Fry Bread 15.000

Deb Lindsey for The Washington Post

Nov 28, 2013

For her Hanukkah celebrations, Bethesda resident Faith Roessel likes to honor the miracle of the oil by making fry bread, a staple of her childhood on the Navajo reservation in Round Rock, Ariz. When her extended family gathers, it’s nearly impossible to make enough puffy pieces; as soon as a round of bread is pulled from the oil, someone snatches it up.

The key to achieving the proper consistency is sizzling-hot oil. It's best to use a thermometer to monitor the oil temperature.

Roessel omits the powdered milk on occasion to make the fry bread pareve. The milk helps the fry bread brown evenly.

Serve drizzled with honey and dusted with confectioners' sugar. Or try a Navajo taco: Top the fry bread with chili, lettuce and tomatoes.

Where to Buy: Roessel recommends using Blue Bird bleached white flour, preferred by Navajo cooks, which is available online at Navajo Fry Bread.

15 - 18

When you scale a recipe, keep in mind that cooking times and temperatures, pan sizes and seasonings may be affected, so adjust accordingly. Also, amounts listed in the directions will not reflect the changes made to ingredient amounts.

Tested size: 15-18 servings; makes 5-to-6-inch rounds

  • 6 cups flour, preferably bleached, plus more as needed (see headnote)
  • 1/2 cup powdered milk (optional; see headnote)
  • 1 tablespoon salt
  • 2 tablespoons baking powder
  • 2 2/3 cups water
  • Canola oil, for frying


Combine the flour, powdered milk, if using, the salt and baking powder in a wide mixing bowl. Add the water, stirring to create a sticky dough, adding flour as needed. Knead in the bowl for 10 minutes or until the dough becomes smooth, pliable and springy. Cover with plastic wrap (to keep a skin from forming) and let the dough rest for 20 minutes.

Line a baking sheet with paper towels, then seat a wire cooling rack on top.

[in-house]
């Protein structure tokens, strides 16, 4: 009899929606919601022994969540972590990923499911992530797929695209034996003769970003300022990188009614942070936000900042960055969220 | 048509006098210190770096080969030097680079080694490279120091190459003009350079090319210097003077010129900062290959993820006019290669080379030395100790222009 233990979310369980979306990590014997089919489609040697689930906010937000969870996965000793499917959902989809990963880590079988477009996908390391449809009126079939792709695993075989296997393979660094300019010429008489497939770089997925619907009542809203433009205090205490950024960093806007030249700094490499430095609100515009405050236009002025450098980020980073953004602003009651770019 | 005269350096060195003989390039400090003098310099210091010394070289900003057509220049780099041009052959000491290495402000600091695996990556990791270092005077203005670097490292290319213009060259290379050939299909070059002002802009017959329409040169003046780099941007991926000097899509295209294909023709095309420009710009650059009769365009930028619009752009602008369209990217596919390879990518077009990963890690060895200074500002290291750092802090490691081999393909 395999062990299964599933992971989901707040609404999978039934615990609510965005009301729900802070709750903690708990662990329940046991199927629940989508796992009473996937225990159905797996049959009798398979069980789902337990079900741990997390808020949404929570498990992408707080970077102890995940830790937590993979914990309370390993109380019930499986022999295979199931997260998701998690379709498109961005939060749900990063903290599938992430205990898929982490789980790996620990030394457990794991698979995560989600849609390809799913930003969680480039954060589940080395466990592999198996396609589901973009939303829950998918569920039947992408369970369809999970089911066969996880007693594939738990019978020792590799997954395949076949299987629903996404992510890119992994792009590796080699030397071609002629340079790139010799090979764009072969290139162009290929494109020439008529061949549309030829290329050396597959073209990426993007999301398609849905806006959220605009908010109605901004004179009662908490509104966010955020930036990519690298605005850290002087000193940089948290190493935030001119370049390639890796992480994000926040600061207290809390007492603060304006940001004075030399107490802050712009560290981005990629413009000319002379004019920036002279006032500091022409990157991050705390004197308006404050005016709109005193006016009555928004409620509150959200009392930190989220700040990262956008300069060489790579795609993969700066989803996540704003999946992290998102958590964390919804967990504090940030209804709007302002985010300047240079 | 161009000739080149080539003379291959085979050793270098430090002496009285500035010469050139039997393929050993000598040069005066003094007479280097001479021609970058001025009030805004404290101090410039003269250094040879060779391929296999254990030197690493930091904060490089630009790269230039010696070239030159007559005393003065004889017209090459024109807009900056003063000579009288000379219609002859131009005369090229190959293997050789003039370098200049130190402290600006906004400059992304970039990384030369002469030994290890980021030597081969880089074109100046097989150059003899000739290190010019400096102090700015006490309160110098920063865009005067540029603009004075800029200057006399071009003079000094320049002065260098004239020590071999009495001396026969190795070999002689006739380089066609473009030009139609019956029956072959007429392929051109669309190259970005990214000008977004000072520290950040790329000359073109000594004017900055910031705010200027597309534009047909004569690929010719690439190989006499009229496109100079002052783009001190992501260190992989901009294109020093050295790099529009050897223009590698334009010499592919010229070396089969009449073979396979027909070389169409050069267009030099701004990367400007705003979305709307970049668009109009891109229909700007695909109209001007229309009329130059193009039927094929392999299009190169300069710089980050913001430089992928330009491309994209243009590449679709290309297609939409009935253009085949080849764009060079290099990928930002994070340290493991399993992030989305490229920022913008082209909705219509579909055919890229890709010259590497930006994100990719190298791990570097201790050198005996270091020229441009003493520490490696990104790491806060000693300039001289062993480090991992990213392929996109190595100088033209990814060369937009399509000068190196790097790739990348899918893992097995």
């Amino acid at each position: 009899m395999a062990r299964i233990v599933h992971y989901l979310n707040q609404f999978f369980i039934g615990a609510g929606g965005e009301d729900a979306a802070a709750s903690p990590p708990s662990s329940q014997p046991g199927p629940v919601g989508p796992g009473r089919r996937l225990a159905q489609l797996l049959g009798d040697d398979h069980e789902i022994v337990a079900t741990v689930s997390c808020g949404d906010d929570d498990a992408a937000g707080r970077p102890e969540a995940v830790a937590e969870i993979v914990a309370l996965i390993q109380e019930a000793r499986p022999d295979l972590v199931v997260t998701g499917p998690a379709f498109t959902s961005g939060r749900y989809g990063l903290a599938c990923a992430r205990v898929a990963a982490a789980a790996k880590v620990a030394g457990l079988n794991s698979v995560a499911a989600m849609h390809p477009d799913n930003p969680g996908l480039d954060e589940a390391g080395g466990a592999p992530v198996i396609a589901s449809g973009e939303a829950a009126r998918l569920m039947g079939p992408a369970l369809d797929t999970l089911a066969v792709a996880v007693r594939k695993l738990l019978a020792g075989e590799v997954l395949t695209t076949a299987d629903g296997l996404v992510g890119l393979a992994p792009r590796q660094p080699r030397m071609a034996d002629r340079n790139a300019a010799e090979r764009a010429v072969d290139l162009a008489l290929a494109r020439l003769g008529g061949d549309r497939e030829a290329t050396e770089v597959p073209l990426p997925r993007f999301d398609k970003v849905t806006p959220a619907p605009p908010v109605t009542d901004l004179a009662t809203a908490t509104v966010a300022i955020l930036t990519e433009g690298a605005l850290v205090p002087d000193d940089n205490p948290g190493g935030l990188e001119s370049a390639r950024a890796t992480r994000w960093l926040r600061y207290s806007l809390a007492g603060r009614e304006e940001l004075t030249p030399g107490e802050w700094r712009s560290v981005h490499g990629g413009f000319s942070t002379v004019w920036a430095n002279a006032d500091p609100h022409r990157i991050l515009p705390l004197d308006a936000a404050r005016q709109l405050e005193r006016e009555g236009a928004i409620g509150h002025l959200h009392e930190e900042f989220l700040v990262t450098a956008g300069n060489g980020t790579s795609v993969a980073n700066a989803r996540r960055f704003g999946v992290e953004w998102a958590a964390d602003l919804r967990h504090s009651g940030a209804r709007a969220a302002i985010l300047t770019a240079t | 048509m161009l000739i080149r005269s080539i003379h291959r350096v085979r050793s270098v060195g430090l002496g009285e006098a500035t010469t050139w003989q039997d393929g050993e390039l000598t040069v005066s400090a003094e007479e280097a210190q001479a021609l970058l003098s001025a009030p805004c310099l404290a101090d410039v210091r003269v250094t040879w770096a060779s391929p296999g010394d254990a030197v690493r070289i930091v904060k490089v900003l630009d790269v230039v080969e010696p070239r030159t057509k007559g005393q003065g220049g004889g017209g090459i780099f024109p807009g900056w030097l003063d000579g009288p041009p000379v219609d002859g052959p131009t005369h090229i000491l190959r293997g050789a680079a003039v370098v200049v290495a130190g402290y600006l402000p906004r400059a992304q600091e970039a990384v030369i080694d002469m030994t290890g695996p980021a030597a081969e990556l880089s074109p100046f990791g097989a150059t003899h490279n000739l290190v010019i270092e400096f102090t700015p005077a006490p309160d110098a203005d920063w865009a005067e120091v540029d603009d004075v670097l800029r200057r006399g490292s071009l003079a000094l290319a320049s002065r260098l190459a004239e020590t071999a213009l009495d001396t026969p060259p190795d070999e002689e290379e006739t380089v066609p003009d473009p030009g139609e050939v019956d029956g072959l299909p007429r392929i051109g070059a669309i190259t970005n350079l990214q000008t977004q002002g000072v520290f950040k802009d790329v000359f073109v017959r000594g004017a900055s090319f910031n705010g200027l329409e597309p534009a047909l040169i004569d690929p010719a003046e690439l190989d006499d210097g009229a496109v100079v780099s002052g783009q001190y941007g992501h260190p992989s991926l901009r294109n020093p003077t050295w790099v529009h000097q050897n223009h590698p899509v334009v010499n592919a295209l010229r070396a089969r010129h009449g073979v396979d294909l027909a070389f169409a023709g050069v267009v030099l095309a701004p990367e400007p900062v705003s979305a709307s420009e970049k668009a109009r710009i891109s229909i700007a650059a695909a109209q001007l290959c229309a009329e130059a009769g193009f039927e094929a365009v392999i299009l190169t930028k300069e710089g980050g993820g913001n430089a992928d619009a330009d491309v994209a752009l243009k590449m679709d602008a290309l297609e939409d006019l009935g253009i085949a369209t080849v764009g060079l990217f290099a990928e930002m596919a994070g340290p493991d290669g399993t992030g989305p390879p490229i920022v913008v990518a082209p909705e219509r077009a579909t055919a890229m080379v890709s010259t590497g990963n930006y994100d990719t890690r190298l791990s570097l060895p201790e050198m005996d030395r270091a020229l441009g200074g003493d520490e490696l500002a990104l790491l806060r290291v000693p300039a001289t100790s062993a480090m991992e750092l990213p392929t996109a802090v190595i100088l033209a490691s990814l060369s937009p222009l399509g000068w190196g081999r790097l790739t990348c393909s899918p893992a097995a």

Heat at least 1/2 inch of oil in a large cast-iron skillet over high heat. The oil is ready for frying when its temperature reaches 365 degrees. If the oil starts to smoke, reduce the heat as needed.

Uncover the dough. Lightly flour your hands often during the shaping process.

Pull off a piece of dough to make a 2-inch ball. Hold it the palm of one hand; start flattening the ball by clapping your hands together, alternating the growing disk of dough between right and left hands. As the dough gets flatter, let it rest on one palm while using the fingers of the other hand to pull at the edges. Shape to a width of 5 to 6 inches. (Alternatively, lightly flour a work surface and roll the ball to a round that's about 6 inches across.)

When the dough is pressed enough that it’s evenly thin throughout, lay it carefully in the hot oil. Immediately use a long fork to puncture the dough at the center, then spin the dough in the oil a few times; this will help keep the bread from forming a big bubble that might burst. As soon as the fry bread is golden brown on the underside (less than a minute), turn it over and fry until golden on the second side. Transfer to the rack to drain.

Repeat with the remaining dough to make a total of 15 to 18 pieces. Serve right away.

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Recipe Source

From Bethesda resident Faith Roessel.

Tested by Bonnie S. Benwick.

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